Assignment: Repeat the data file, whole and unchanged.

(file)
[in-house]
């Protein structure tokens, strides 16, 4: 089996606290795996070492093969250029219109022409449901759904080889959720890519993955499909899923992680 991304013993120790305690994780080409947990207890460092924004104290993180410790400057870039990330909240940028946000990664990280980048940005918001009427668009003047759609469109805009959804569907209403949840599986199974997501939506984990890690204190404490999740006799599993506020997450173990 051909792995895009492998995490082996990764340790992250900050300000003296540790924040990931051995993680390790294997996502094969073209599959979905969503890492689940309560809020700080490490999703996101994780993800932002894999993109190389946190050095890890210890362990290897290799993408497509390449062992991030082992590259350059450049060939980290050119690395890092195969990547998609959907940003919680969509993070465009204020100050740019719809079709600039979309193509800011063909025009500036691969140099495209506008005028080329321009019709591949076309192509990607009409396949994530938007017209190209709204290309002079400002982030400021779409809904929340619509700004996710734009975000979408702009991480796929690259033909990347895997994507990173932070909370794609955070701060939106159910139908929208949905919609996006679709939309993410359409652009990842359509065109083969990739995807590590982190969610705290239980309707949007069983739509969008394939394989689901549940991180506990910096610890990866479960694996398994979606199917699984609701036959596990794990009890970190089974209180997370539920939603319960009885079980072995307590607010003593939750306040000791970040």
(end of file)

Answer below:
[in-house]
């Protein structure tokens, strides 16, 4: 089996606290795996070492093969250029219109022409449901759904080889959720890519993955499909899923992680 991304013993120790305690994780080409947990207890460092924004104290993180410790400057870039990330909240940028946000990664990280980048940005918001009427668009003047759609469109805009959804569907209403949840599986199974997501939506984990890690204190404490999740006799599993506020997450173990 051909792995895009492998995490082996990764340790992250900050300000003296540790924040990931051995993680390790294997996502094969073209599959979905969503890492689940309560809020700080490490999703996101994780993800932002894999993109190389946190050095890890210890362990290897290799993408497509390449062992991030082992590259350059450049060939980290050119690395890092195969990547998609959907940003919680969509993070465009204020100050740019719809079709600039979309193509800011063909025009500036691969140099495209506008005028080329321009019709591949076309192509990607009409396949994530938007017209190209709204290309002079400002982030400021779409809904929340619509700004996710734009975000979408702009991480796929690259033909990347895997994507990173932070909370794609955070701060939106159910139908929208949905919609996006679709939309993410359409652009990842359509065109083969990739995807590590982190969610705290239980309707949007069983739509969008394939394989689901549940991180506990910096610890990866479960694996398994979606199917699984609701036959596990794990009890970190089974209180997370539920939603319960009885079980072995307590607010003593939750306040000791970040």